Reforming existing revenue sources, introducing new sources through Value Added Tax (VAT), Excise taxes and corporate tax, as well as modernizing and enhancing tax administration, are among serious alternatives.

The GCC VAT framework treaty has been signed by all members and while it is now enforceable, two countries have to go live in order for it to be effective. UAE has announced an implementation date of January 2018, KSA hopes to go live in the first quarter of 2018. “For Kuwait, we are still unsure if it will be 2018 or 2019”, she said.

VAT is a tax on consumption levied at each stage in the chain of production or distribution, charged on supplies and deducted on purchases, collected by businesses on behalf of the Tax authority. She explained the legal perspective of the treaty which will be made up of general principles at the regional level and more detailed outline at the country level that may include differences in terms of sector treatment according to national economic, social and political considerations. Variances in administrative preferences are also expected among the countries.

For efficiency, she urged, VAT must be easy to implement and apply, have low compliance costs aided by high collection and self-policing with high voluntary compliance limiting the need for litigation, broad-based with limited special systems and exemptions, have proportionality and not lead to distortions. She shared VAT figures around the world and pointed out that VAT average percentage of GDP in OECD countries stands at 6.6%.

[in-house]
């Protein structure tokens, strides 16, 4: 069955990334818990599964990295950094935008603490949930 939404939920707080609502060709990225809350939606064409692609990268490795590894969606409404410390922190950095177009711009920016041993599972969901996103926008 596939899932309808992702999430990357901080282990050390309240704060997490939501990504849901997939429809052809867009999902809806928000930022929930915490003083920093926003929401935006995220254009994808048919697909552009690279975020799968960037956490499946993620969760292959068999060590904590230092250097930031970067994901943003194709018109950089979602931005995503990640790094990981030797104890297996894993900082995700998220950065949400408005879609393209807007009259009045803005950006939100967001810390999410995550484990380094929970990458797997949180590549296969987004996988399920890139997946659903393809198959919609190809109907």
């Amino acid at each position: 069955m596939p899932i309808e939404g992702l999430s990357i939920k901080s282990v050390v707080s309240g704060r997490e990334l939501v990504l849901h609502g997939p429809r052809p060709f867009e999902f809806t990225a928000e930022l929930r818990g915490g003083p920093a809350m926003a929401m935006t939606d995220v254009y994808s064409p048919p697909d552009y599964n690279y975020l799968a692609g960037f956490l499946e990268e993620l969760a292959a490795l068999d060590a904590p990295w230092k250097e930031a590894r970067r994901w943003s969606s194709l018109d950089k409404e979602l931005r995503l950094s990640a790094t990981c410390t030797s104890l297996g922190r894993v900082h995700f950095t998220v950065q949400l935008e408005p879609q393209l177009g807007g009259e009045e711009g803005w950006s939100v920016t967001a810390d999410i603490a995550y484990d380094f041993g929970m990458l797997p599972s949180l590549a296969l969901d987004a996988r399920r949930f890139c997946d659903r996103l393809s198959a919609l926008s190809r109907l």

Expected VAT revenue for Kuwait at 3% and 5% would stand at 0.8% and 1.4% of GDP respectively, according to IMF calculations. She stressed that VAT is tax neutral and doesn’t affect businesses but will impact companies in terms of compliance costs, cash fl ow, and other issues. Companies will have to take into consideration the impact of time of the supply as VAT is chargeable at the earliest date of supply, issuance of an invoice or full or partial payment.

She pointed out that businesses must be aware of transitional provisions of VAT which is not applicable for supplies made before the VAT effective date but may be applicable where payment is received before the VAT effective date for supplies to be made on or after the VAT effective date, or if an invoice is issued before the VAT effective date for supplies to be made on or after the date.

She provided an overview of compliance requirements by highlighting Vat registration and the accounting records that need to be kept. She urged that there was a slim chance for fraud with VAT as invoices along the supply chain would be open to scrutiny and identified the biggest source of fraud for VAT being the shadow economy.

© Arab Times 2017